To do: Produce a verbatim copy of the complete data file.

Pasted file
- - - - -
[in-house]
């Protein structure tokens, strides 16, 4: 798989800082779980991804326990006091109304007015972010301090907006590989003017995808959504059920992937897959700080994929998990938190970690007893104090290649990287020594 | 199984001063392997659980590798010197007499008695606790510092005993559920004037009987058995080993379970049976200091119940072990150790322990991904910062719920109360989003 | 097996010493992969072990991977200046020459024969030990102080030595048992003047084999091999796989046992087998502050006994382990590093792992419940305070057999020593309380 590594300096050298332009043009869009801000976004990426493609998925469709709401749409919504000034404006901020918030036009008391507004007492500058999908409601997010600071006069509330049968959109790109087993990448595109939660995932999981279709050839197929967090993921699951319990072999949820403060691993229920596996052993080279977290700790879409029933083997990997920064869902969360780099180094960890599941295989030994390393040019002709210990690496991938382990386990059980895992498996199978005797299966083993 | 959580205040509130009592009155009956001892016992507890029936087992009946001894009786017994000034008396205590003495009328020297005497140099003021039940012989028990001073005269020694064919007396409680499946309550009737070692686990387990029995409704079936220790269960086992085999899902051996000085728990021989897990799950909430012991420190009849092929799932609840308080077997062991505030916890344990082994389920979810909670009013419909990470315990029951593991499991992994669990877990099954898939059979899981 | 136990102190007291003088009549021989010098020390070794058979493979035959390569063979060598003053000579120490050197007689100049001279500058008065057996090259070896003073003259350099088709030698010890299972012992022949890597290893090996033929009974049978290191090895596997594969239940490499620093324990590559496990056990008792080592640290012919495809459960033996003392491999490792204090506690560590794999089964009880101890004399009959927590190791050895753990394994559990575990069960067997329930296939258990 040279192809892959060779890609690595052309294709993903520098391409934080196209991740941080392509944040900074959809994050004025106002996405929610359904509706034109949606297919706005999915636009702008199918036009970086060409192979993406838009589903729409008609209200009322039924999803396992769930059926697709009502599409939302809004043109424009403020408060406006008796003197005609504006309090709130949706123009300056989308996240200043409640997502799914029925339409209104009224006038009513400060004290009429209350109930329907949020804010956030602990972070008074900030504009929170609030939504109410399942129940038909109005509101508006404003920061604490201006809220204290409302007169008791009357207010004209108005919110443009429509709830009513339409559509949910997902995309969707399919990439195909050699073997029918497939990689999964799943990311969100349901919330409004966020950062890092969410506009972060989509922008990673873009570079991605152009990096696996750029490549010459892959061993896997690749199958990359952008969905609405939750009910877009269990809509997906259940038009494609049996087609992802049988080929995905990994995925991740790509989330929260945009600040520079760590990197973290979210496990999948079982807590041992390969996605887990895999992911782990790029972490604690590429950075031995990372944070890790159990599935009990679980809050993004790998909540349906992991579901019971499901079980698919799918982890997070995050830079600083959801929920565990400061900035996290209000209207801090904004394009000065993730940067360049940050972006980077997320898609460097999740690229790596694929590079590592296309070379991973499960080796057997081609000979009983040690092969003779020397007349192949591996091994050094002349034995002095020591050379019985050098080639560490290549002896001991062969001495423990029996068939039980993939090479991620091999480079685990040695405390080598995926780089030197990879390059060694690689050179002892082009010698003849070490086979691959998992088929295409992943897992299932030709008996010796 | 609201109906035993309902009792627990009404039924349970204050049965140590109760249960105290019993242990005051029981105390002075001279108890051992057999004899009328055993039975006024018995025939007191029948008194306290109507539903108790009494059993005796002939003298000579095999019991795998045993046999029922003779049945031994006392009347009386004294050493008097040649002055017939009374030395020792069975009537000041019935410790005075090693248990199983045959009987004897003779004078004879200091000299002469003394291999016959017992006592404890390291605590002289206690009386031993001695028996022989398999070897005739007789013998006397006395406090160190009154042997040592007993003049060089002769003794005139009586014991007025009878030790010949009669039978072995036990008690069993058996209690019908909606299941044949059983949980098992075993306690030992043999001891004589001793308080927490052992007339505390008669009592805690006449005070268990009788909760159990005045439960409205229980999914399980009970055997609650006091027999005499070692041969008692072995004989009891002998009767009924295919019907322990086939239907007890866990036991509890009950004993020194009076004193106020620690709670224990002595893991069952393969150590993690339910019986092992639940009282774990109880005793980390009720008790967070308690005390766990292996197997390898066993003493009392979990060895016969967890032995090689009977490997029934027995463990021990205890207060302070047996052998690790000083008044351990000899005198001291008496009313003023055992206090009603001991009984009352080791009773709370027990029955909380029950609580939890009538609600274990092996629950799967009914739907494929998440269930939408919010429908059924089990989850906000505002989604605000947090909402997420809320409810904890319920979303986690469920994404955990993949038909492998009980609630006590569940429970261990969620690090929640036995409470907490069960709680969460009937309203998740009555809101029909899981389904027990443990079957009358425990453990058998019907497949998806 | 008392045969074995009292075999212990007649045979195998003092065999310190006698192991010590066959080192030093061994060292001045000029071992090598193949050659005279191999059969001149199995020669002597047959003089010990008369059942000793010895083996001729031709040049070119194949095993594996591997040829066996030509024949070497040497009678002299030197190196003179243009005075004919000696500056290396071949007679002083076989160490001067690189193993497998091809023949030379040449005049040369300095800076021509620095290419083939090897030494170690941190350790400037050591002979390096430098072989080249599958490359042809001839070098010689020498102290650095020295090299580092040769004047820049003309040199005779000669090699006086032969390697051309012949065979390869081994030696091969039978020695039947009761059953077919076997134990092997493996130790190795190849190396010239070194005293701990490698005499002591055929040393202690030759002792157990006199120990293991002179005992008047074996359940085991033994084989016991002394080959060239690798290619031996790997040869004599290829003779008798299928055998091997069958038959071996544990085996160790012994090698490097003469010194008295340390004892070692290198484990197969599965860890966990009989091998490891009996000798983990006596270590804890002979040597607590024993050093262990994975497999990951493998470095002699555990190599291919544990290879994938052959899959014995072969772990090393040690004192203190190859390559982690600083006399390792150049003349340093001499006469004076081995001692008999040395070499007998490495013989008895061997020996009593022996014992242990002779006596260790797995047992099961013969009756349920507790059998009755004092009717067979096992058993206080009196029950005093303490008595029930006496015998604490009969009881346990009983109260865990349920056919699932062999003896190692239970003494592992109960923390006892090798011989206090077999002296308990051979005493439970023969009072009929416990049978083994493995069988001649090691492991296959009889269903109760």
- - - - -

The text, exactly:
[in-house]
């Protein structure tokens, strides 16, 4: 798989800082779980991804326990006091109304007015972010301090907006590989003017995808959504059920992937897959700080994929998990938190970690007893104090290649990287020594 | 199984001063392997659980590798010197007499008695606790510092005993559920004037009987058995080993379970049976200091119940072990150790322990991904910062719920109360989003 | 097996010493992969072990991977200046020459024969030990102080030595048992003047084999091999796989046992087998502050006994382990590093792992419940305070057999020593309380 590594300096050298332009043009869009801000976004990426493609998925469709709401749409919504000034404006901020918030036009008391507004007492500058999908409601997010600071006069509330049968959109790109087993990448595109939660995932999981279709050839197929967090993921699951319990072999949820403060691993229920596996052993080279977290700790879409029933083997990997920064869902969360780099180094960890599941295989030994390393040019002709210990690496991938382990386990059980895992498996199978005797299966083993 | 959580205040509130009592009155009956001892016992507890029936087992009946001894009786017994000034008396205590003495009328020297005497140099003021039940012989028990001073005269020694064919007396409680499946309550009737070692686990387990029995409704079936220790269960086992085999899902051996000085728990021989897990799950909430012991420190009849092929799932609840308080077997062991505030916890344990082994389920979810909670009013419909990470315990029951593991499991992994669990877990099954898939059979899981 | 136990102190007291003088009549021989010098020390070794058979493979035959390569063979060598003053000579120490050197007689100049001279500058008065057996090259070896003073003259350099088709030698010890299972012992022949890597290893090996033929009974049978290191090895596997594969239940490499620093324990590559496990056990008792080592640290012919495809459960033996003392491999490792204090506690560590794999089964009880101890004399009959927590190791050895753990394994559990575990069960067997329930296939258990 040279192809892959060779890609690595052309294709993903520098391409934080196209991740941080392509944040900074959809994050004025106002996405929610359904509706034109949606297919706005999915636009702008199918036009970086060409192979993406838009589903729409008609209200009322039924999803396992769930059926697709009502599409939302809004043109424009403020408060406006008796003197005609504006309090709130949706123009300056989308996240200043409640997502799914029925339409209104009224006038009513400060004290009429209350109930329907949020804010956030602990972070008074900030504009929170609030939504109410399942129940038909109005509101508006404003920061604490201006809220204290409302007169008791009357207010004209108005919110443009429509709830009513339409559509949910997902995309969707399919990439195909050699073997029918497939990689999964799943990311969100349901919330409004966020950062890092969410506009972060989509922008990673873009570079991605152009990096696996750029490549010459892959061993896997690749199958990359952008969905609405939750009910877009269990809509997906259940038009494609049996087609992802049988080929995905990994995925991740790509989330929260945009600040520079760590990197973290979210496990999948079982807590041992390969996605887990895999992911782990790029972490604690590429950075031995990372944070890790159990599935009990679980809050993004790998909540349906992991579901019971499901079980698919799918982890997070995050830079600083959801929920565990400061900035996290209000209207801090904004394009000065993730940067360049940050972006980077997320898609460097999740690229790596694929590079590592296309070379991973499960080796057997081609000979009983040690092969003779020397007349192949591996091994050094002349034995002095020591050379019985050098080639560490290549002896001991062969001495423990029996068939039980993939090479991620091999480079685990040695405390080598995926780089030197990879390059060694690689050179002892082009010698003849070490086979691959998992088929295409992943897992299932030709008996010796 | 609201109906035993309902009792627990009404039924349970204050049965140590109760249960105290019993242990005051029981105390002075001279108890051992057999004899009328055993039975006024018995025939007191029948008194306290109507539903108790009494059993005796002939003298000579095999019991795998045993046999029922003779049945031994006392009347009386004294050493008097040649002055017939009374030395020792069975009537000041019935410790005075090693248990199983045959009987004897003779004078004879200091000299002469003394291999016959017992006592404890390291605590002289206690009386031993001695028996022989398999070897005739007789013998006397006395406090160190009154042997040592007993003049060089002769003794005139009586014991007025009878030790010949009669039978072995036990008690069993058996209690019908909606299941044949059983949980098992075993306690030992043999001891004589001793308080927490052992007339505390008669009592805690006449005070268990009788909760159990005045439960409205229980999914399980009970055997609650006091027999005499070692041969008692072995004989009891002998009767009924295919019907322990086939239907007890866990036991509890009950004993020194009076004193106020620690709670224990002595893991069952393969150590993690339910019986092992639940009282774990109880005793980390009720008790967070308690005390766990292996197997390898066993003493009392979990060895016969967890032995090689009977490997029934027995463990021990205890207060302070047996052998690790000083008044351990000899005198001291008496009313003023055992206090009603001991009984009352080791009773709370027990029955909380029950609580939890009538609600274990092996629950799967009914739907494929998440269930939408919010429908059924089990989850906000505002989604605000947090909402997420809320409810904890319920979303986690469920994404955990993949038909492998009980609630006590569940429970261990969620690090929640036995409470907490069960709680969460009937309203998740009555809101029909899981389904027990443990079957009358425990453990058998019907497949998806 | 008392045969074995009292075999212990007649045979195998003092065999310190006698192991010590066959080192030093061994060292001045000029071992090598193949050659005279191999059969001149199995020669002597047959003089010990008369059942000793010895083996001729031709040049070119194949095993594996591997040829066996030509024949070497040497009678002299030197190196003179243009005075004919000696500056290396071949007679002083076989160490001067690189193993497998091809023949030379040449005049040369300095800076021509620095290419083939090897030494170690941190350790400037050591002979390096430098072989080249599958490359042809001839070098010689020498102290650095020295090299580092040769004047820049003309040199005779000669090699006086032969390697051309012949065979390869081994030696091969039978020695039947009761059953077919076997134990092997493996130790190795190849190396010239070194005293701990490698005499002591055929040393202690030759002792157990006199120990293991002179005992008047074996359940085991033994084989016991002394080959060239690798290619031996790997040869004599290829003779008798299928055998091997069958038959071996544990085996160790012994090698490097003469010194008295340390004892070692290198484990197969599965860890966990009989091998490891009996000798983990006596270590804890002979040597607590024993050093262990994975497999990951493998470095002699555990190599291919544990290879994938052959899959014995072969772990090393040690004192203190190859390559982690600083006399390792150049003349340093001499006469004076081995001692008999040395070499007998490495013989008895061997020996009593022996014992242990002779006596260790797995047992099961013969009756349920507790059998009755004092009717067979096992058993206080009196029950005093303490008595029930006496015998604490009969009881346990009983109260865990349920056919699932062999003896190692239970003494592992109960923390006892090798011989206090077999002296308990051979005493439970023969009072009929416990049978083994493995069988001649090691492991296959009889269903109760």